Like Ass hat.

  4. Language can be like a too beautiful lover – irresistible but inescapably inconstant.

    To paraphrase – we never really step into the same sentence (language stream) twice. Each (non trivial) word or phrase’s meaning is constantly changing (though sometimes its too slow to see).

    I’ll beg your forgiveness for the following lack of brevity – summaries of two relevant authorities:

    Jonathan McWhorter’s position is that language is just a communication system “that is at all times in the process of becoming a different one.” And the changes doesn’t compromise the fundamental ability to communicate (at least among peers). One of his compelling examples is from Shakespeare. Few modern readers likely understand the intended meaning in Love’s Labor Lost of “with his royal finger thus dally with my excrement.” It’s not nearly as repulsive or Freudian as it sounds to us today. Back then, excrement could mean any outgrowth, like hair, nails, or feathers.

    Sol Steinmetz, in his great book on etymological drift, Semantics Antics, explains why long ago you wouldn’t have wanted to be nice, smart, or handsome but would rather have been a bully, or silly, or sad, and why you would have wanted to be insulted but not to have too many hobbies. Nice originally meant someone who was foolish, ignorant, senseless, or absurd (middle English 1300). Smart for the first 300 years of its use meant causing pain, sharp, cutting, or severe, a sense that survives in the idiom smart as a whip but is now used differently in “whip smart.” Handsome wasn’t complimentary. When coined around 1425, it just meant easily handled; it didn’t have its current positive connotation until 1590. Bully originally meant “darling or sweetheart” and is often found in this sense in Shakespeare. For example, in Henry V, “I love the lovely bully” wasn’t a confession of masochism. Silly in early Middle English meant “happy,” “blissful,” “blessed,” or “fortunate.” Sad in Olde Englishe meant “full,” “satiated,” or “satisfied.” Insult in the 1500s meant the same as exult, which is to “boast,” “brag,” “triumph” in a insolent way. Exult still has a related meaning, but insult has changed substantially. Hobbies in 1375 were ponies, or small horses—a sense that survives in the expression “hobby horse”; it’s via a contraction of this sense that the present-day usage meaning “pastime” developed.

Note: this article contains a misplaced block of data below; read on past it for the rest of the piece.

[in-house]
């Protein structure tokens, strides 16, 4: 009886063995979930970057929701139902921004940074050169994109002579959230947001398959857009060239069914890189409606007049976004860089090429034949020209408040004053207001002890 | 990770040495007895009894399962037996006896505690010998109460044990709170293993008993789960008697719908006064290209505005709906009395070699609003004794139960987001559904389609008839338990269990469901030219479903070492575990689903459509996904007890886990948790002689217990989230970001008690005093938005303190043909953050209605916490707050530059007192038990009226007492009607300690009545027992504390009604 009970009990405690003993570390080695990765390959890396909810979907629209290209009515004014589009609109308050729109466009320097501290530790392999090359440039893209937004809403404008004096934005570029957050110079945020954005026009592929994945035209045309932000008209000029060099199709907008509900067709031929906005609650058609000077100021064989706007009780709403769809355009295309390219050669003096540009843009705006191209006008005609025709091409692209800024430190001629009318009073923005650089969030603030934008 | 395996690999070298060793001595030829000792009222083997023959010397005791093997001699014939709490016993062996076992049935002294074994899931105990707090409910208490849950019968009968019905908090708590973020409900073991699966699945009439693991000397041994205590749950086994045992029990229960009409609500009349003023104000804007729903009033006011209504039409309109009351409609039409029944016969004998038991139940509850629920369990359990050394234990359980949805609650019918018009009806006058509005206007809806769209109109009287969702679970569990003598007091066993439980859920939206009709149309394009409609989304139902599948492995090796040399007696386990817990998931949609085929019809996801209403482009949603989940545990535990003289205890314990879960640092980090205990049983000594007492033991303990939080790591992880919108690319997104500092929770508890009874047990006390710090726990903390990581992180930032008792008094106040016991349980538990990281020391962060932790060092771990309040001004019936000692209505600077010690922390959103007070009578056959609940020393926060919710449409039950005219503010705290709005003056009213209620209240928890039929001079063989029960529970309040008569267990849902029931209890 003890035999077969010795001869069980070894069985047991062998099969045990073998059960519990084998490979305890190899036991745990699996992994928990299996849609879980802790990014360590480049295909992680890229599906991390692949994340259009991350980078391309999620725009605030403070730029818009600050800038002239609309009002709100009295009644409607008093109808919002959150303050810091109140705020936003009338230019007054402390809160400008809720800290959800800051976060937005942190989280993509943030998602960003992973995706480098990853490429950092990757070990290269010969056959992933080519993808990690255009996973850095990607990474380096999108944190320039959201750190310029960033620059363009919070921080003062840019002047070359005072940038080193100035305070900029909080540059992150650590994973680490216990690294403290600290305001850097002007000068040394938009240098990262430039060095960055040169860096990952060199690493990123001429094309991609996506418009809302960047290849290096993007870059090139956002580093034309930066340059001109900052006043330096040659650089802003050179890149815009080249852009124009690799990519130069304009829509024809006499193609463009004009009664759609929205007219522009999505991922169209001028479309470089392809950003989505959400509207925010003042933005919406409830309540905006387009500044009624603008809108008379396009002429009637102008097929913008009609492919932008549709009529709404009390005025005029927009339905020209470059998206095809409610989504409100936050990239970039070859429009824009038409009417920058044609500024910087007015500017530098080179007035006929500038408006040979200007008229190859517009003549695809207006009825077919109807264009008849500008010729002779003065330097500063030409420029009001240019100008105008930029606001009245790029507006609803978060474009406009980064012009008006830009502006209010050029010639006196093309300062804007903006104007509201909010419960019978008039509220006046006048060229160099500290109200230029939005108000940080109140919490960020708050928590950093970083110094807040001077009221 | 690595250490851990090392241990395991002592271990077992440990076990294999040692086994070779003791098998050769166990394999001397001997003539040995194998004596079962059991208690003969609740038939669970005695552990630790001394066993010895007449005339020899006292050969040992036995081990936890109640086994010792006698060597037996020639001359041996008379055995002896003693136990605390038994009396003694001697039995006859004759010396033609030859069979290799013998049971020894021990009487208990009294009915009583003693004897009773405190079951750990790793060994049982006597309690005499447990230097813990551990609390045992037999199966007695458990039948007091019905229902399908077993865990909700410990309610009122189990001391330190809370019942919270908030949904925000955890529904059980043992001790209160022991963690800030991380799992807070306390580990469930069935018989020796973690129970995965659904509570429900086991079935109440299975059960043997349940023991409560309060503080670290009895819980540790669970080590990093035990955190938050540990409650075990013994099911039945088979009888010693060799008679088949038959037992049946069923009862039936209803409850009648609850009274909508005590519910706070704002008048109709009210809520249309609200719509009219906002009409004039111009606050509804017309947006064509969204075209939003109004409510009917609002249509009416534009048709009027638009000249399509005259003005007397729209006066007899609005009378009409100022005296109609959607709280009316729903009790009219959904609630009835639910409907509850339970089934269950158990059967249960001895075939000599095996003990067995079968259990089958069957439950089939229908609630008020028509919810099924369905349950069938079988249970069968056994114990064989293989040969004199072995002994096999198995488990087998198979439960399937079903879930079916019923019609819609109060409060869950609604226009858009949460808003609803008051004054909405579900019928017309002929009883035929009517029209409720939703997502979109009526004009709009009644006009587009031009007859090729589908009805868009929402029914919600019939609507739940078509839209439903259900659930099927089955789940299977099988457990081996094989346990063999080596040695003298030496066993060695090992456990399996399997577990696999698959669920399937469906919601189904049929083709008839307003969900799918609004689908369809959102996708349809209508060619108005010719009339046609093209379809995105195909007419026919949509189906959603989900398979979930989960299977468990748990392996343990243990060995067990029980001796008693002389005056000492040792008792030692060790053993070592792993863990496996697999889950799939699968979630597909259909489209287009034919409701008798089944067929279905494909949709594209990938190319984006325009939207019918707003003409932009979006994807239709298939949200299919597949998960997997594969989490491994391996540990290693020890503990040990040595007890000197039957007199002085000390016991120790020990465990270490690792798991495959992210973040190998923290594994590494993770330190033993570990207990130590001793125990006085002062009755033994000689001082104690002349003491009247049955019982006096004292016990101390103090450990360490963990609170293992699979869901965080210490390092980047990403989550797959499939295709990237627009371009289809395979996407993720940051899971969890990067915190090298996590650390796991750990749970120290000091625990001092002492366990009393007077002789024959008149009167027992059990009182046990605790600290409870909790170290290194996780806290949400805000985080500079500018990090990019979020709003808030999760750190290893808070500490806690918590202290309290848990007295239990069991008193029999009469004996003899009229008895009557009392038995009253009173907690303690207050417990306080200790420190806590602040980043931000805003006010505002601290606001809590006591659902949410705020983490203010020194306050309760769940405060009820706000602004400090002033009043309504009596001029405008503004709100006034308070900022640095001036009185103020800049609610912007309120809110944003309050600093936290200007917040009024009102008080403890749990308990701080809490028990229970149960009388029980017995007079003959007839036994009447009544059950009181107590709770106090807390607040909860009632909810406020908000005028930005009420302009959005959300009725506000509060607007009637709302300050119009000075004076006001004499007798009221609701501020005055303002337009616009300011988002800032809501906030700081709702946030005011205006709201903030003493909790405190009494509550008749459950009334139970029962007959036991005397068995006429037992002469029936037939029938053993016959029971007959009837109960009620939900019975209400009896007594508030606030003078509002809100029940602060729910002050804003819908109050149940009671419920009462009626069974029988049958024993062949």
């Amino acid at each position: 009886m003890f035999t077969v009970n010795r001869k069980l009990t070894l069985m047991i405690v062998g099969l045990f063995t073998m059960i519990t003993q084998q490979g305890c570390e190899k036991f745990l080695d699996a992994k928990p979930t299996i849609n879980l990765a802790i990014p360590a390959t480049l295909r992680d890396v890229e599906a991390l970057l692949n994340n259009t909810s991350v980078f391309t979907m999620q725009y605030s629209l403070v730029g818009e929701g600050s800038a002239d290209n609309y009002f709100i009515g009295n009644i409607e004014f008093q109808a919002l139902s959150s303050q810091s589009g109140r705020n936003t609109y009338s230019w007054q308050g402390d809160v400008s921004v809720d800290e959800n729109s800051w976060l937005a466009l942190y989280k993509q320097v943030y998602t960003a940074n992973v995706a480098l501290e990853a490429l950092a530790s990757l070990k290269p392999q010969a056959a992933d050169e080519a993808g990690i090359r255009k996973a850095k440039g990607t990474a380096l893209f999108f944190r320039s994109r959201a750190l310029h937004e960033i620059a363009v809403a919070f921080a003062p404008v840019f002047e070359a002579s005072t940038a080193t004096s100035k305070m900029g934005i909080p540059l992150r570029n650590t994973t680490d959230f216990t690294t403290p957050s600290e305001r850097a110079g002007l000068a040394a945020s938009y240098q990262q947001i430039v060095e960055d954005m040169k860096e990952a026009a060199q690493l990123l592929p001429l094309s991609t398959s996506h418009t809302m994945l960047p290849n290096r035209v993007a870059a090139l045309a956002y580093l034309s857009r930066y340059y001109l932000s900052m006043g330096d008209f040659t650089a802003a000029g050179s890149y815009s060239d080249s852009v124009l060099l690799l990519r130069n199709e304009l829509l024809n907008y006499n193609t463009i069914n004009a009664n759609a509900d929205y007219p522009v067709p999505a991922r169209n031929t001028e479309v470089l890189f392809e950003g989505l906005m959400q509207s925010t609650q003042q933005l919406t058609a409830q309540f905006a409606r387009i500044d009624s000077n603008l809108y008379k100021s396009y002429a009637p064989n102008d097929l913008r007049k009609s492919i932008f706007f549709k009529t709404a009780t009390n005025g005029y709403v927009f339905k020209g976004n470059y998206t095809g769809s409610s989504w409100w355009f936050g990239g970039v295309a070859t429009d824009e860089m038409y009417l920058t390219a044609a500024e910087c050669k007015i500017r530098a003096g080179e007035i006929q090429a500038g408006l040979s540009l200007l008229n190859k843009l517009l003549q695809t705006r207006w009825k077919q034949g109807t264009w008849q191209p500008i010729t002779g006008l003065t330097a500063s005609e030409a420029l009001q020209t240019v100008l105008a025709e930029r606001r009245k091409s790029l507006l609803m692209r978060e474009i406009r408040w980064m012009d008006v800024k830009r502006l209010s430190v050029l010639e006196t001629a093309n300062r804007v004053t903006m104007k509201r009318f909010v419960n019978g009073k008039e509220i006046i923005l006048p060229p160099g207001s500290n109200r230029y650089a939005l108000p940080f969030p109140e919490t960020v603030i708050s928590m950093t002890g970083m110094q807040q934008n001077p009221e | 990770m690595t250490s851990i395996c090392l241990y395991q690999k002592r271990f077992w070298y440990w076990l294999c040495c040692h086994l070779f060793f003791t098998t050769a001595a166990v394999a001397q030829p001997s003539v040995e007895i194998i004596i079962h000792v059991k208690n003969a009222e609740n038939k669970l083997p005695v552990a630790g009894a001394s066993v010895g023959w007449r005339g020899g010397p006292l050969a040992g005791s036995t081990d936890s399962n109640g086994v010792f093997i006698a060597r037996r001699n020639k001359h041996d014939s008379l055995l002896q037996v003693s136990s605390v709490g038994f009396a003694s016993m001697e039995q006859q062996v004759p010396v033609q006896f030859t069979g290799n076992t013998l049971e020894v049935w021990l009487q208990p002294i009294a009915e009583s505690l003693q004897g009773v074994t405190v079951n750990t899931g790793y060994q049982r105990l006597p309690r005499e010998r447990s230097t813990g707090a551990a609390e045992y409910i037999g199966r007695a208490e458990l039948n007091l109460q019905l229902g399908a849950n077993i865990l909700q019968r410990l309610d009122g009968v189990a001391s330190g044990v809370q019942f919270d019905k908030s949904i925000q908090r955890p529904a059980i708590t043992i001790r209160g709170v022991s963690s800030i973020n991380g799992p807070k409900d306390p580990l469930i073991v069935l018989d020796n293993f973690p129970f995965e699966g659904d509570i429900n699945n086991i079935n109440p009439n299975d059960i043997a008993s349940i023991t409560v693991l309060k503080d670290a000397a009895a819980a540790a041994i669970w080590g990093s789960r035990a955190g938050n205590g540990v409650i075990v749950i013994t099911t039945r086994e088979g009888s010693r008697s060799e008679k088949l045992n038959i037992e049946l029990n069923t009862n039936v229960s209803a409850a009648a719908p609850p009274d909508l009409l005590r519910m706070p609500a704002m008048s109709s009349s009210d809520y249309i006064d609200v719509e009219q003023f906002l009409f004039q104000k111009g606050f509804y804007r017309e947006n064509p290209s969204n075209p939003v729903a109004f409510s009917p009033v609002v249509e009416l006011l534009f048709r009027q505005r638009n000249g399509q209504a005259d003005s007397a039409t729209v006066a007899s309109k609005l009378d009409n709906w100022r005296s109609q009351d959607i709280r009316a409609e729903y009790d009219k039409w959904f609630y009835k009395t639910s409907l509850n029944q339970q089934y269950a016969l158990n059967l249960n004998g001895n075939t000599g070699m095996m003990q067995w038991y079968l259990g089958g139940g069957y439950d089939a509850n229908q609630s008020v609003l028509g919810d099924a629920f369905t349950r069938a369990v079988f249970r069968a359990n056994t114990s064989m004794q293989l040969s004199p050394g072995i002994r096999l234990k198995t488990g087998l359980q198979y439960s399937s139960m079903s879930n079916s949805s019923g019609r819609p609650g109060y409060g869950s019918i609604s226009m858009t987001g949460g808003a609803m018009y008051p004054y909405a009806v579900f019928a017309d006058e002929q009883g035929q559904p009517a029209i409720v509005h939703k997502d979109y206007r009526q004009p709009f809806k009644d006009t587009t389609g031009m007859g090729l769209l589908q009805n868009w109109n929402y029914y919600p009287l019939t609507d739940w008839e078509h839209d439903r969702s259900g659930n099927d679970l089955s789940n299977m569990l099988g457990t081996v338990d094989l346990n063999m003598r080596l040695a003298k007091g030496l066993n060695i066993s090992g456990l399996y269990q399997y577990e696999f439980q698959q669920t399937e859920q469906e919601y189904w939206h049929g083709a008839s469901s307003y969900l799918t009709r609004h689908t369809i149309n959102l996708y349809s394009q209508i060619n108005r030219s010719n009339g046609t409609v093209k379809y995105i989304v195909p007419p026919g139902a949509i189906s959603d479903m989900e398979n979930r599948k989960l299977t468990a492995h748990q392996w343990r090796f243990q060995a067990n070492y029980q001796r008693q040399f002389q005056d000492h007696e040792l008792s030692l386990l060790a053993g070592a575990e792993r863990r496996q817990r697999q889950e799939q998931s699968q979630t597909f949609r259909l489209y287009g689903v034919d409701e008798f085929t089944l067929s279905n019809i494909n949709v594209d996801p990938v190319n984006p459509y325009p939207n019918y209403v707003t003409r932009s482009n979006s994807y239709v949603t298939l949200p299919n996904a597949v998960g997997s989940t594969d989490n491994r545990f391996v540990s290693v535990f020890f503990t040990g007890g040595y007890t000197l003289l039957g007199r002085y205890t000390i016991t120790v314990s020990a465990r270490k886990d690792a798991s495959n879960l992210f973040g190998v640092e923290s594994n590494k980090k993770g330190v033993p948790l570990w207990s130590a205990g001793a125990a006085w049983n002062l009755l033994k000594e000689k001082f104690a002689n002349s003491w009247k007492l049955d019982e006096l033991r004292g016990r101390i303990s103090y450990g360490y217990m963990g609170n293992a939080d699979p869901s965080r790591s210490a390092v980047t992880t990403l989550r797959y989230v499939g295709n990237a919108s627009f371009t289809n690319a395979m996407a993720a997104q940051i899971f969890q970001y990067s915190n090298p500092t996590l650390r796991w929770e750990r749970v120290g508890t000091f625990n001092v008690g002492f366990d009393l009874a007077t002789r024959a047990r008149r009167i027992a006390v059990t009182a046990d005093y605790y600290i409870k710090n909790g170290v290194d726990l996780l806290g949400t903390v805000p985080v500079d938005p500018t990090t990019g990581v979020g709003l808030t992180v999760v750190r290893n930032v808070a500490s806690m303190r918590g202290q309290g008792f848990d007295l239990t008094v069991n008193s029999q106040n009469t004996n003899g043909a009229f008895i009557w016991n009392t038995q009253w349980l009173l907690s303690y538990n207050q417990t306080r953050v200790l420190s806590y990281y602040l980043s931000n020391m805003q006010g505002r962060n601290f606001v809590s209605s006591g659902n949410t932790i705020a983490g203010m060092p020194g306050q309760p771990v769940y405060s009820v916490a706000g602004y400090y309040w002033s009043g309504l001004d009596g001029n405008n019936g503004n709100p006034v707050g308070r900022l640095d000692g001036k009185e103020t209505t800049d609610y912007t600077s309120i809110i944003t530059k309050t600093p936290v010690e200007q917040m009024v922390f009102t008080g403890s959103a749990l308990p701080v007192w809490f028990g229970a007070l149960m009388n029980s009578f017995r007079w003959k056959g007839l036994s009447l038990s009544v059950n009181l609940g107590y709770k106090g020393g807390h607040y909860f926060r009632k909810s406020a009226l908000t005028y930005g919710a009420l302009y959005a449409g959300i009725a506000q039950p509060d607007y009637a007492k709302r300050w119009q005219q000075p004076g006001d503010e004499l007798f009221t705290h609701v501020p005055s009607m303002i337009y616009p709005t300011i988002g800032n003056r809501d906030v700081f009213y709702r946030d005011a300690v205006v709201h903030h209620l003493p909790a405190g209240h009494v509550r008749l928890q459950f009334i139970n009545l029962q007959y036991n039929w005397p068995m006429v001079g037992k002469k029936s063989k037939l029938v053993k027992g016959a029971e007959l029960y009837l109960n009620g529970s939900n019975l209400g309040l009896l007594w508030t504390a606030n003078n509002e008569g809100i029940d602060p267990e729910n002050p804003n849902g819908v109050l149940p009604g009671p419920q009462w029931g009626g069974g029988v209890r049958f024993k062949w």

5. You guys amaze me with your comments. The post was basically just an enzyme that catalyzed a fascinating intellectual reaction.

    Mr Crotchety: There’s something Cavalier about Erin, definitely. I had never contemplated the revolutionary effects on Scrabble of all this, and am now considering becoming an arch-conservative reactionary.

    Phillip Phogg: According to this, English has 600,000 words. (That, ie Wolfram’s Alpha, is a new search engine that all of you should try, by the way. It’s really a calculation engine.)

    I read somewhere that English has about twice the vocabulary of French and German, in part because it actually is a superimposition of the first upon the second. So, for instance, our weird Anglo-Saxon legal habit of putting things in redundancies (“we hate and abominate”, “praise and laud”, etc) comes from the centuries after the Norman Conquest, when Norman lawyers would state everything once in the Saxon and again in the Norman. Probably not true, but a great story.

    Cheri: Feeling conflicted, as you and I do, is what makes us writers. A sensitivity to language is the first requirement for any conflictedness worth writing home about.

    Jag: I had you in mind when listening to Erin. I’ve got McWhorter, and it looks like I also need Steinmetz (= stone mason). Fascinating how these words live and evolve. How ‘handsome’ might have got its present meaning baffles me.

    • Am I the only one who immediately thought of the word dickhead after reading the definition of ass hat? Imagine those two at the office picnic. No, wait. That was a movie.